The seven-segment display may be a bit prosaic after all these years, but that doesn’t mean there aren’t ways to spice it up. Coming up with a mechanical version of the typical photon-based display is a popular project, of which we’ve seen plenty of examples over the years. But this seven-segment display is quite a mechanical treat, and a unique way to flip through the digits.
With most mechanical displays, we’re used to seeing the state of each segment changed with some kind of actuator, like a solenoid or servo. [Shinsaku Hiura] decided on a sleeker design using a 3D-printed barrel carrying one cam for each segment. Each hinged segment is attached to an arm that acts as a follower, riding on its cam and flipping on or off in a set pattern. Which digit is displayed depends on the position of the barrel, which is controlled with a single servo and a pair of gears. It trades mechanical complexity for electrical simplicity and overall elegance, and as you can see from the video below, it’s pretty snappy.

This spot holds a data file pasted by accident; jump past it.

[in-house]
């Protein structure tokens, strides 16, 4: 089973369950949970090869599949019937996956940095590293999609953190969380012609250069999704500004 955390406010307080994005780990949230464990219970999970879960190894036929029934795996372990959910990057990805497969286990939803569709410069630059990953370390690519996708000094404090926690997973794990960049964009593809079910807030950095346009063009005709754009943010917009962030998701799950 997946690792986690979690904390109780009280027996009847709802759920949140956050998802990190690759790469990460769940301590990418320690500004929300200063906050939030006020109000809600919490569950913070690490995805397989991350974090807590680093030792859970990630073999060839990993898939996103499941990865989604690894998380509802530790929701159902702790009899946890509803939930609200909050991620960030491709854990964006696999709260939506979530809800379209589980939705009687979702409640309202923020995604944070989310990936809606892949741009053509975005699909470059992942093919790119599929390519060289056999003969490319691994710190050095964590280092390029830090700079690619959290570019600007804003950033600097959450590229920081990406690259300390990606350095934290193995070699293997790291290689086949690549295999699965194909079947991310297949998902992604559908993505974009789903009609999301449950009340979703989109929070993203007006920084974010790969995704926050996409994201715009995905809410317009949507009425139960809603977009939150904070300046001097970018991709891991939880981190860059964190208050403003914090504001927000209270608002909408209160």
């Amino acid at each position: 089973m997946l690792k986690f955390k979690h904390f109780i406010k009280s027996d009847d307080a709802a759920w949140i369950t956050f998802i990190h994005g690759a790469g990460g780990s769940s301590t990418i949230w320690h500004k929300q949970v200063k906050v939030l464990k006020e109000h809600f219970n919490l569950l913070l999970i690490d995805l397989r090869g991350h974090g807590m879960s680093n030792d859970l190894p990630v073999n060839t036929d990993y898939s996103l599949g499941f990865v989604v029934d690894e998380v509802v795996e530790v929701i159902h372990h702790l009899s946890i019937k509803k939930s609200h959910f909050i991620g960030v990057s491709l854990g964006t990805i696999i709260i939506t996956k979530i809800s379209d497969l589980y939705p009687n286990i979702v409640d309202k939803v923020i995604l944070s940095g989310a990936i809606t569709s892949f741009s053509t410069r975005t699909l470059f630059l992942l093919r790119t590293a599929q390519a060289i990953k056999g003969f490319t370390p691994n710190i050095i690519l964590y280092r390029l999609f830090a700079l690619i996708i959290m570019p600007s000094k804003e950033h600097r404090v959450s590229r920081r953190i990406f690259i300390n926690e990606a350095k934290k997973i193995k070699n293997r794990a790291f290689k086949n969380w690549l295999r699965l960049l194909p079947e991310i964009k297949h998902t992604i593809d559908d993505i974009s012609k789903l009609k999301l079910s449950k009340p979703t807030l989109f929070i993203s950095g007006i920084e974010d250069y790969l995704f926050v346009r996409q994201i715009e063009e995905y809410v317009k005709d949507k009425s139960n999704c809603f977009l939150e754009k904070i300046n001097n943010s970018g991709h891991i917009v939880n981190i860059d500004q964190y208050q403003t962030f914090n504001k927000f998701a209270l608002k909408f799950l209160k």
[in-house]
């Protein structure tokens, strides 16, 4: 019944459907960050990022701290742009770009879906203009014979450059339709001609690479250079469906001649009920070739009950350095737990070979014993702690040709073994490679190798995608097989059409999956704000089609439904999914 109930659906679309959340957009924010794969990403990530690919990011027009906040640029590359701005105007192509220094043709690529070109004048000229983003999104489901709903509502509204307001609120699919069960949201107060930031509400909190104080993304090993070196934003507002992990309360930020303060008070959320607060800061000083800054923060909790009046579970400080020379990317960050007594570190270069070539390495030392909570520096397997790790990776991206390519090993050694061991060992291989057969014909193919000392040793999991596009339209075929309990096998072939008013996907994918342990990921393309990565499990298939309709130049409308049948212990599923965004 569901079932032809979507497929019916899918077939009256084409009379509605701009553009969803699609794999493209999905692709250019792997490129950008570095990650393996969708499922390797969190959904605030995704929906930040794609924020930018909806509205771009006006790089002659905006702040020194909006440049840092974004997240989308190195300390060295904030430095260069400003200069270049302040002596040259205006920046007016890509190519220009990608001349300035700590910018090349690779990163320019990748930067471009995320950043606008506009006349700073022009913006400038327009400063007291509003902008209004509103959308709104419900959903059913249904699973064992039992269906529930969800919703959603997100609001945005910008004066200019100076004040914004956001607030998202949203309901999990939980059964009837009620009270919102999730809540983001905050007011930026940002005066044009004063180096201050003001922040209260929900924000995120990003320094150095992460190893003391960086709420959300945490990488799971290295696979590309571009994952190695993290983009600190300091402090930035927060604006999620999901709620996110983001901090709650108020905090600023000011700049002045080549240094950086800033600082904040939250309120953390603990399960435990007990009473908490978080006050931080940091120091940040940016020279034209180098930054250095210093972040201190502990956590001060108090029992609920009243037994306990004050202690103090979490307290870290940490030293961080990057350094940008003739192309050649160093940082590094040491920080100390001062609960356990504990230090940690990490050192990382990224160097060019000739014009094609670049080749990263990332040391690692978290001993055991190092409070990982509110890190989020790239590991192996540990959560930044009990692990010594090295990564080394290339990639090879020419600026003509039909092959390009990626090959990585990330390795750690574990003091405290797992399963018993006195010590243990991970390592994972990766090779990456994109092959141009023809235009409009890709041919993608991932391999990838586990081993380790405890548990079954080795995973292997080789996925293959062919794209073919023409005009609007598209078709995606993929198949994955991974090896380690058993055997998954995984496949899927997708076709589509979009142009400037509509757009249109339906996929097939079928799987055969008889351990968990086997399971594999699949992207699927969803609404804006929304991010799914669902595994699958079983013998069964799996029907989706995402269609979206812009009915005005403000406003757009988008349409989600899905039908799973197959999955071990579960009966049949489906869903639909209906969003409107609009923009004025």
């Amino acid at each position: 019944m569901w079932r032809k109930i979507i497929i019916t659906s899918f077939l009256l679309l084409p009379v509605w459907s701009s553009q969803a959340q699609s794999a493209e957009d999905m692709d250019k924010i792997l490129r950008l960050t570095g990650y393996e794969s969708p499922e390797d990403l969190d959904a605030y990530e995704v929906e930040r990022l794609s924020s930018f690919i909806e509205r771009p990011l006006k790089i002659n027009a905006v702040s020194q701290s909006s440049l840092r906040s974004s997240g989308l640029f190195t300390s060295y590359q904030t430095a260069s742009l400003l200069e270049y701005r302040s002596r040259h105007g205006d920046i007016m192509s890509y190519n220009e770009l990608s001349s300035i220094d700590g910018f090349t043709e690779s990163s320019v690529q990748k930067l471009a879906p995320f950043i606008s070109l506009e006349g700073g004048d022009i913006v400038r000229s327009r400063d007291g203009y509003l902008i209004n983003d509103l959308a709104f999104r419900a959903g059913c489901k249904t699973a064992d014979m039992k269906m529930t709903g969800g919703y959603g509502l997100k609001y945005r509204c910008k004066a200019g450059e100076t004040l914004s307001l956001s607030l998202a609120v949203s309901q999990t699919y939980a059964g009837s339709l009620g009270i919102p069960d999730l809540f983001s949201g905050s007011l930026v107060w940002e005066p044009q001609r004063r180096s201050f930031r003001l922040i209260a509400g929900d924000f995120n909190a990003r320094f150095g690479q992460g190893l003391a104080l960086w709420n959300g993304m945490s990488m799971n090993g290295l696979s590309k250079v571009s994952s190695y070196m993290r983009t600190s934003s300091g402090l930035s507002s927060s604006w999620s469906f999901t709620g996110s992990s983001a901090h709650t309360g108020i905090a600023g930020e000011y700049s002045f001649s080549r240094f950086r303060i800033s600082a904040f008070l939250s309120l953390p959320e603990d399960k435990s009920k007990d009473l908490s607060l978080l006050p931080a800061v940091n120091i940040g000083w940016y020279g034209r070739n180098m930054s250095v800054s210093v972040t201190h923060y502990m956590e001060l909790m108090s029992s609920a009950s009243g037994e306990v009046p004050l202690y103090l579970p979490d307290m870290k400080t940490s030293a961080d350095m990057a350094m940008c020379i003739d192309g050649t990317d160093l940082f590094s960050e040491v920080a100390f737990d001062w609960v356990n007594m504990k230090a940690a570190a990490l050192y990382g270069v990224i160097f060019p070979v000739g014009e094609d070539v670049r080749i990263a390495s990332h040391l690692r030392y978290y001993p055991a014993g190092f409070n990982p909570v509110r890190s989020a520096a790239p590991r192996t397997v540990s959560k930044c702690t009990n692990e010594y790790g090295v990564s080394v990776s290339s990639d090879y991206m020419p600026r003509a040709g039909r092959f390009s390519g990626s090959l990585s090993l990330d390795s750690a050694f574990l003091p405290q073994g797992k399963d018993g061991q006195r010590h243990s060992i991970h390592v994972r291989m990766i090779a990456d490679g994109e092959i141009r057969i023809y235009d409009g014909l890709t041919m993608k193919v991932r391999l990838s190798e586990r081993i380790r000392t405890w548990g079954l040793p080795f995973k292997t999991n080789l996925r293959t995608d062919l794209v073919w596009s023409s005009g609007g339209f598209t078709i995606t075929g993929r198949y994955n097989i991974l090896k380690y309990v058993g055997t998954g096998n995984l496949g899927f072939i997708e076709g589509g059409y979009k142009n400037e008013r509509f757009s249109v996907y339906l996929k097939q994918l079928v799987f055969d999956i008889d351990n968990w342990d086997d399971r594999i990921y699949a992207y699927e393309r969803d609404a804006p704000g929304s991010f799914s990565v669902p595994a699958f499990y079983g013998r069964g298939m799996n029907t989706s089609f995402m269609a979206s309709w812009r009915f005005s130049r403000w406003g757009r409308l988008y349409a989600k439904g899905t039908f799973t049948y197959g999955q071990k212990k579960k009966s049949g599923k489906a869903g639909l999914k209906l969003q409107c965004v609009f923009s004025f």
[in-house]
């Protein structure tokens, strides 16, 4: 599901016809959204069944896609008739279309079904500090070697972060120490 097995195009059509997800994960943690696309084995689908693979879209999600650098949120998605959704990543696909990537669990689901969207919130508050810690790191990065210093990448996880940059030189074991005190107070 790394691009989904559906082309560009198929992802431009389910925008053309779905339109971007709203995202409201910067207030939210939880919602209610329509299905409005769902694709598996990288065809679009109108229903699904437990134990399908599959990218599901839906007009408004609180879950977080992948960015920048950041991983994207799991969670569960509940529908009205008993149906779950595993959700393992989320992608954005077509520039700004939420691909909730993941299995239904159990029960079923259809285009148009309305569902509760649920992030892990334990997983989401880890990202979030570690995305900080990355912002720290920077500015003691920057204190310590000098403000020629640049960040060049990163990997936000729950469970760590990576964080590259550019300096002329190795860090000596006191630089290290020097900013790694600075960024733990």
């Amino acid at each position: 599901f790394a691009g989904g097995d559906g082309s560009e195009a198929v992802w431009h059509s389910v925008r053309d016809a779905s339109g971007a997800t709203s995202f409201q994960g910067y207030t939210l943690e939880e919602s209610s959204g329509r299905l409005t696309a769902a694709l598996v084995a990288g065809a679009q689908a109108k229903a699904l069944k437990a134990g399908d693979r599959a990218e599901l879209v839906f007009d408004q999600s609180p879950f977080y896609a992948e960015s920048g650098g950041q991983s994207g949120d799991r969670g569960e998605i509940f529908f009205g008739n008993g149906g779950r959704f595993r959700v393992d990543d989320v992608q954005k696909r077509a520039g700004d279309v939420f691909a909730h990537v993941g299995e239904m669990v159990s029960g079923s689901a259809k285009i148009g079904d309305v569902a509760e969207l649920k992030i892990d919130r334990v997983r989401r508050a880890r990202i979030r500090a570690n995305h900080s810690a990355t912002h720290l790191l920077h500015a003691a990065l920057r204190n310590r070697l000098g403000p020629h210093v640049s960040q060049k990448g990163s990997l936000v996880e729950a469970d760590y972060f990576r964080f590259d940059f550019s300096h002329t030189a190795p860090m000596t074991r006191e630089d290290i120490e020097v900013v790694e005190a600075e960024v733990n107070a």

We think the best part of this build is figuring out the shape of the cams. We wonder how they compare to the cam profiles in [Greg Zumwalt]’s mechanical display; it uses two separate discs with grooves, but the principle is pretty much the same.
Thanks to [Jan Derogee] for the tip.